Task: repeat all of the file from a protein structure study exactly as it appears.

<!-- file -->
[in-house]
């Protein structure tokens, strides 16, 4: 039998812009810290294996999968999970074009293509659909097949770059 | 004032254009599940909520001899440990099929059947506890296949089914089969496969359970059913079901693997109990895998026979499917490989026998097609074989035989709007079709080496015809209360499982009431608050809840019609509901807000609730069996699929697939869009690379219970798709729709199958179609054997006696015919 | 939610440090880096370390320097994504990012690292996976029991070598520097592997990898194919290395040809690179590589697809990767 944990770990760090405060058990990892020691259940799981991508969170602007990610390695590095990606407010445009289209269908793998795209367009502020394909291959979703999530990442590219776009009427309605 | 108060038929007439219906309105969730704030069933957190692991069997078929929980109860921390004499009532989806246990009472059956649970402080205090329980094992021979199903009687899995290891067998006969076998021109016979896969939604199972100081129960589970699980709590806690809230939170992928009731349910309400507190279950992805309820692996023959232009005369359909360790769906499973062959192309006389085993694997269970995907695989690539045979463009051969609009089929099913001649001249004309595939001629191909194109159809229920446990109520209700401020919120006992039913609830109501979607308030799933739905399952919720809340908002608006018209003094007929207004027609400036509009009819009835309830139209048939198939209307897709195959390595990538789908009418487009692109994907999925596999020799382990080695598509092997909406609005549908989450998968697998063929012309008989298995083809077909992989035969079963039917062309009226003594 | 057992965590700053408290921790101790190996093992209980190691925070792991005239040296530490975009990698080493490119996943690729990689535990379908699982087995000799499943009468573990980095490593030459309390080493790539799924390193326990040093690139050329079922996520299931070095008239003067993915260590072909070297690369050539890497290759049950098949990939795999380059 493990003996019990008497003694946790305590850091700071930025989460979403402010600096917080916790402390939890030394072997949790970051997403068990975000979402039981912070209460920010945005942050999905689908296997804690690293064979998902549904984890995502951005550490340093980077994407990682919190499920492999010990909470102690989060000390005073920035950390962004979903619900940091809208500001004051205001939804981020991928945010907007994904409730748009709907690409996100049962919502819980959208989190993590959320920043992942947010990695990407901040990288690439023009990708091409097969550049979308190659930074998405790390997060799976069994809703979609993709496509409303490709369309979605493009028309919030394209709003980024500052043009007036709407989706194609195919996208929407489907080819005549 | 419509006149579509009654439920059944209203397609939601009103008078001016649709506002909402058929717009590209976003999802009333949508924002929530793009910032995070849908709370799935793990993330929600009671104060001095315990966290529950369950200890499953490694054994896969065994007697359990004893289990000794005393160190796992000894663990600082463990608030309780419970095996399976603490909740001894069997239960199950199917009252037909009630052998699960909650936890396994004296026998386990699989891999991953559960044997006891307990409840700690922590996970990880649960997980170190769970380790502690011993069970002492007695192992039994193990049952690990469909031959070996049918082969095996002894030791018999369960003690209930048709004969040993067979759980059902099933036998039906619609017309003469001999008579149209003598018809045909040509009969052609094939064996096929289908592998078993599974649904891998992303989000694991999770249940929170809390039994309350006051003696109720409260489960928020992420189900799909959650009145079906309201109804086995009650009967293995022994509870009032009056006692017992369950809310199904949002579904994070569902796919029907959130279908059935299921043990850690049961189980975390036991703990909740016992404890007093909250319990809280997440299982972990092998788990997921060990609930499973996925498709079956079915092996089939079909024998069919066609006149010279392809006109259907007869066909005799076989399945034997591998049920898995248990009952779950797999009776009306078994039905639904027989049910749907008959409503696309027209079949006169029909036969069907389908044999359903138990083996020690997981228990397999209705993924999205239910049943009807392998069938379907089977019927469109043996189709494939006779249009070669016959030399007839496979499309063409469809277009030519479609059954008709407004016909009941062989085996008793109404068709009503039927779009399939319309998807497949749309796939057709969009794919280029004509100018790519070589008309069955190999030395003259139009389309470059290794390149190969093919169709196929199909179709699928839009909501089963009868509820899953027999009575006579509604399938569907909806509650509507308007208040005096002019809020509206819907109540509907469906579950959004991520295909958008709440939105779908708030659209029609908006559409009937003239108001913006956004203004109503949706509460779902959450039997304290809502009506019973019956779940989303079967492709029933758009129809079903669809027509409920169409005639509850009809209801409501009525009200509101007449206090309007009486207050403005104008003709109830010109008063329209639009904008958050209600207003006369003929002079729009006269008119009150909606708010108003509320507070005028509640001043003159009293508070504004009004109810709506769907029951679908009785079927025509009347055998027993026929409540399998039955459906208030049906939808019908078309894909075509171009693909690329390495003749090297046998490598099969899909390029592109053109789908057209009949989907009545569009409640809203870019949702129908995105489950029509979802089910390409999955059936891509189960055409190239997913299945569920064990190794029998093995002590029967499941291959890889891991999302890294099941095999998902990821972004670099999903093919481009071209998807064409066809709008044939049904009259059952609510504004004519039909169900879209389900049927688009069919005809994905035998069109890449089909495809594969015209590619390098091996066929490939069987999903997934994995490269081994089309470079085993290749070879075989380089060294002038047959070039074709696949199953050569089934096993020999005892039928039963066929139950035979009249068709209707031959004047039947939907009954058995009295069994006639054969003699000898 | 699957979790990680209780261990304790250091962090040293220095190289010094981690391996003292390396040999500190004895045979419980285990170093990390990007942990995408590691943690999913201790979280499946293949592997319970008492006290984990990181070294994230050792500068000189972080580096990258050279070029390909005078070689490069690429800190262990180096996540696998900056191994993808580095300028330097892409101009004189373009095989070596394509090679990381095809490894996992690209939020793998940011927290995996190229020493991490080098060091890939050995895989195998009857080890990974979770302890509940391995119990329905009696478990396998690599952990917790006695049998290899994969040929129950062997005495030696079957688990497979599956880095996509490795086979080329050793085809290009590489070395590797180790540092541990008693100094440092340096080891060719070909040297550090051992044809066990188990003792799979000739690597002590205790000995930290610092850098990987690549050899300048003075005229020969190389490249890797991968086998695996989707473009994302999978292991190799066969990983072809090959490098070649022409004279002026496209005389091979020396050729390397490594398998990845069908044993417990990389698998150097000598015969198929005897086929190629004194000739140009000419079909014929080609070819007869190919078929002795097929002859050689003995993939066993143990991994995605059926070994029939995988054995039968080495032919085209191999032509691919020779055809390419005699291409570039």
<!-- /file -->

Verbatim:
[in-house]
């Protein structure tokens, strides 16, 4: 039998812009810290294996999968999970074009293509659909097949770059 | 004032254009599940909520001899440990099929059947506890296949089914089969496969359970059913079901693997109990895998026979499917490989026998097609074989035989709007079709080496015809209360499982009431608050809840019609509901807000609730069996699929697939869009690379219970798709729709199958179609054997006696015919 | 939610440090880096370390320097994504990012690292996976029991070598520097592997990898194919290395040809690179590589697809990767 944990770990760090405060058990990892020691259940799981991508969170602007990610390695590095990606407010445009289209269908793998795209367009502020394909291959979703999530990442590219776009009427309605 | 108060038929007439219906309105969730704030069933957190692991069997078929929980109860921390004499009532989806246990009472059956649970402080205090329980094992021979199903009687899995290891067998006969076998021109016979896969939604199972100081129960589970699980709590806690809230939170992928009731349910309400507190279950992805309820692996023959232009005369359909360790769906499973062959192309006389085993694997269970995907695989690539045979463009051969609009089929099913001649001249004309595939001629191909194109159809229920446990109520209700401020919120006992039913609830109501979607308030799933739905399952919720809340908002608006018209003094007929207004027609400036509009009819009835309830139209048939198939209307897709195959390595990538789908009418487009692109994907999925596999020799382990080695598509092997909406609005549908989450998968697998063929012309008989298995083809077909992989035969079963039917062309009226003594 | 057992965590700053408290921790101790190996093992209980190691925070792991005239040296530490975009990698080493490119996943690729990689535990379908699982087995000799499943009468573990980095490593030459309390080493790539799924390193326990040093690139050329079922996520299931070095008239003067993915260590072909070297690369050539890497290759049950098949990939795999380059 493990003996019990008497003694946790305590850091700071930025989460979403402010600096917080916790402390939890030394072997949790970051997403068990975000979402039981912070209460920010945005942050999905689908296997804690690293064979998902549904984890995502951005550490340093980077994407990682919190499920492999010990909470102690989060000390005073920035950390962004979903619900940091809208500001004051205001939804981020991928945010907007994904409730748009709907690409996100049962919502819980959208989190993590959320920043992942947010990695990407901040990288690439023009990708091409097969550049979308190659930074998405790390997060799976069994809703979609993709496509409303490709369309979605493009028309919030394209709003980024500052043009007036709407989706194609195919996208929407489907080819005549 | 419509006149579509009654439920059944209203397609939601009103008078001016649709506002909402058929717009590209976003999802009333949508924002929530793009910032995070849908709370799935793990993330929600009671104060001095315990966290529950369950200890499953490694054994896969065994007697359990004893289990000794005393160190796992000894663990600082463990608030309780419970095996399976603490909740001894069997239960199950199917009252037909009630052998699960909650936890396994004296026998386990699989891999991953559960044997006891307990409840700690922590996970990880649960997980170190769970380790502690011993069970002492007695192992039994193990049952690990469909031959070996049918082969095996002894030791018999369960003690209930048709004969040993067979759980059902099933036998039906619609017309003469001999008579149209003598018809045909040509009969052609094939064996096929289908592998078993599974649904891998992303989000694991999770249940929170809390039994309350006051003696109720409260489960928020992420189900799909959650009145079906309201109804086995009650009967293995022994509870009032009056006692017992369950809310199904949002579904994070569902796919029907959130279908059935299921043990850690049961189980975390036991703990909740016992404890007093909250319990809280997440299982972990092998788990997921060990609930499973996925498709079956079915092996089939079909024998069919066609006149010279392809006109259907007869066909005799076989399945034997591998049920898995248990009952779950797999009776009306078994039905639904027989049910749907008959409503696309027209079949006169029909036969069907389908044999359903138990083996020690997981228990397999209705993924999205239910049943009807392998069938379907089977019927469109043996189709494939006779249009070669016959030399007839496979499309063409469809277009030519479609059954008709407004016909009941062989085996008793109404068709009503039927779009399939319309998807497949749309796939057709969009794919280029004509100018790519070589008309069955190999030395003259139009389309470059290794390149190969093919169709196929199909179709699928839009909501089963009868509820899953027999009575006579509604399938569907909806509650509507308007208040005096002019809020509206819907109540509907469906579950959004991520295909958008709440939105779908708030659209029609908006559409009937003239108001913006956004203004109503949706509460779902959450039997304290809502009506019973019956779940989303079967492709029933758009129809079903669809027509409920169409005639509850009809209801409501009525009200509101007449206090309007009486207050403005104008003709109830010109008063329209639009904008958050209600207003006369003929002079729009006269008119009150909606708010108003509320507070005028509640001043003159009293508070504004009004109810709506769907029951679908009785079927025509009347055998027993026929409540399998039955459906208030049906939808019908078309894909075509171009693909690329390495003749090297046998490598099969899909390029592109053109789908057209009949989907009545569009409640809203870019949702129908995105489950029509979802089910390409999955059936891509189960055409190239997913299945569920064990190794029998093995002590029967499941291959890889891991999302890294099941095999998902990821972004670099999903093919481009071209998807064409066809709008044939049904009259059952609510504004004519039909169900879209389900049927688009069919005809994905035998069109890449089909495809594969015209590619390098091996066929490939069987999903997934994995490269081994089309470079085993290749070879075989380089060294002038047959070039074709696949199953050569089934096993020999005892039928039963066929139950035979009249068709209707031959004047039947939907009954058995009295069994006639054969003699000898 | 699957979790990680209780261990304790250091962090040293220095190289010094981690391996003292390396040999500190004895045979419980285990170093990390990007942990995408590691943690999913201790979280499946293949592997319970008492006290984990990181070294994230050792500068000189972080580096990258050279070029390909005078070689490069690429800190262990180096996540696998900056191994993808580095300028330097892409101009004189373009095989070596394509090679990381095809490894996992690209939020793998940011927290995996190229020493991490080098060091890939050995895989195998009857080890990974979770302890509940391995119990329905009696478990396998690599952990917790006695049998290899994969040929129950062997005495030696079957688990497979599956880095996509490795086979080329050793085809290009590489070395590797180790540092541990008693100094440092340096080891060719070909040297550090051992044809066990188990003792799979000739690597002590205790000995930290610092850098990987690549050899300048003075005229020969190389490249890797991968086998695996989707473009994302999978292991190799066969990983072809090959490098070649022409004279002026496209005389091979020396050729390397490594398998990845069908044993417990990389698998150097000598015969198929005897086929190629004194000739140009000419079909014929080609070819007869190919078929002795097929002859050689003995993939066993143990991994995605059926070994029939995988054995039968080495032919085209191999032509691919020779055809390419005699291409570039």